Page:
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This message is motivated by UTC agenda items for Myanmar,
one of which, taken literally, asks for the encoding of subjoined
characters in what is a virama model.
The distinction between the virama model and the subjoined model is often
seen as the source of the dissatisfaction of some of our users. In my
opinion, it is only a secondary issue, that is not enough to explain
that those users keep coming back. There is a primary issue that we
not yet identified, and therefore cannot address. It is that primary
issue that we need to find.
I am not sure what the primary issue is. I have a candidate and the
rest of this document is an attempt at describing this candidate. It
is quite possible (and even likely!) that I am entirely wrong; that
does not matter - what matters is that we look for this primary
issue. While I try to be precise and factually correct, there are
certainly intentional white lies and ommisions, and arbitrary
simplifications; forests and trees, as they say. If you give up on
reading this, please read the last paragraph anyway.
The starting point of the Indic scripts is an inventory of
letters. There is a bunch corresponding to vowel sounds: a, a:, i, i:,
u, u:, etc. There is a bunch corresponding to consonant sounds: ka,
kha, ga, ... At this point, we don't distinguish the dependent and
independent forms of vowels, we have a single "a" in our inventory.
In Latin based writing systems, we also have an inventory of letters
(a, b, c, d, etc). A written word or even a whole text reflects
directly a sequence of those letters. There may be ligatures, but once
you have a sequence of letters and just that, you can legibly render
that word: for each letter, take its letterform, put it at the end of
the line assembled so far.
For Indic scripts, the sequence of letters is not enough: in addition,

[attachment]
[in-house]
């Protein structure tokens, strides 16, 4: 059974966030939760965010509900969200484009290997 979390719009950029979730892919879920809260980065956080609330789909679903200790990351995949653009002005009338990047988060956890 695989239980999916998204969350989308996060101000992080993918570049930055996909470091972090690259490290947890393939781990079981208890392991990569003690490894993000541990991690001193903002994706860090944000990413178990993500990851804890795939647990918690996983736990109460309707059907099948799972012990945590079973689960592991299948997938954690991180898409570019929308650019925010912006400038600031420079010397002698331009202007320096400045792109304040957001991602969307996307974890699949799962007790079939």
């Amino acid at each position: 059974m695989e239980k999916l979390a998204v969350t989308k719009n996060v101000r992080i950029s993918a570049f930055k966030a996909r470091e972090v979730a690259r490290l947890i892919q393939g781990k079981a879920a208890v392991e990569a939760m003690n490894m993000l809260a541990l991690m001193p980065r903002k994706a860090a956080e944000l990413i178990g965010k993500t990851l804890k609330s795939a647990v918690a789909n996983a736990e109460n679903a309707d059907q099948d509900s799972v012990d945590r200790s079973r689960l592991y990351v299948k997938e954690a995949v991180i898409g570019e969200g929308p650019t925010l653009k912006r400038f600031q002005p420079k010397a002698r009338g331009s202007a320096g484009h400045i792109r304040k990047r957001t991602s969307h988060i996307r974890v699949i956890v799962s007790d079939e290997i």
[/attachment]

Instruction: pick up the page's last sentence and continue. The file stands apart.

you need to know how to segment it. The rendering is: for each
segment, build its letterform, put it at the end fo the line assembled
so far. Of course, the segments I am speaking about are the "aksaras"
or something close to that. They are typically a few letters in size
(say, 1 to 5).
The letterform for a segment of course reflects somehow the letters in
that segment. In some cases, it is a letterform unique to that
sequence of letters, where it is not possible to match a fragment of
the letterform with any of the letters in the segment. In other cases,
some of the letters (but not necessarily all) can be identified with
fragments of the letterform. Yet in another cases, the letterform is
obtained by a rather straightforward combination of the letters. These
are not rigid categories: there is a continuum from the "unique shape"
to the "straighforward assembly"; that explains why we end up with a
bunch of exceptions every time we try to come up with rigid
categories. (This also says that, in my opinion, any formalization in
the encoding of those categories is bound to failure.)
When fragments of the letterform for a segment can be identified with
letters of that segment, then we can observe that they are arranged
with a lot of freedom: the fragment for the first letter may end up on
the far right, the fragment for the last letter may end on the far
left, a letter in the middle may end with multiple disconnected
fragments all over the place. Within a segment, everything goes. On
the other hand, there is essentially no typographic interaction
accross segments. That's why I like to call the segments "typographic
To me, it is this basic inventory of letters and this concept of
typographic clusters that characterize first and foremost the Indic
scripts, and survives more or less accross all the historical
transformations and adaptations of the scripts.
So far, we have not discussed at all how the typographic clusters are
determined. In the Sanskrit/Devanagari case, a typographic cluster
corresponds to a /c_1...c_n v/ sound sequence (i.e. some consonants
followed by a vowel), where the /v/ sound is typically not written if
it is the inherent vowel sound /a/ the script. The sequence of letters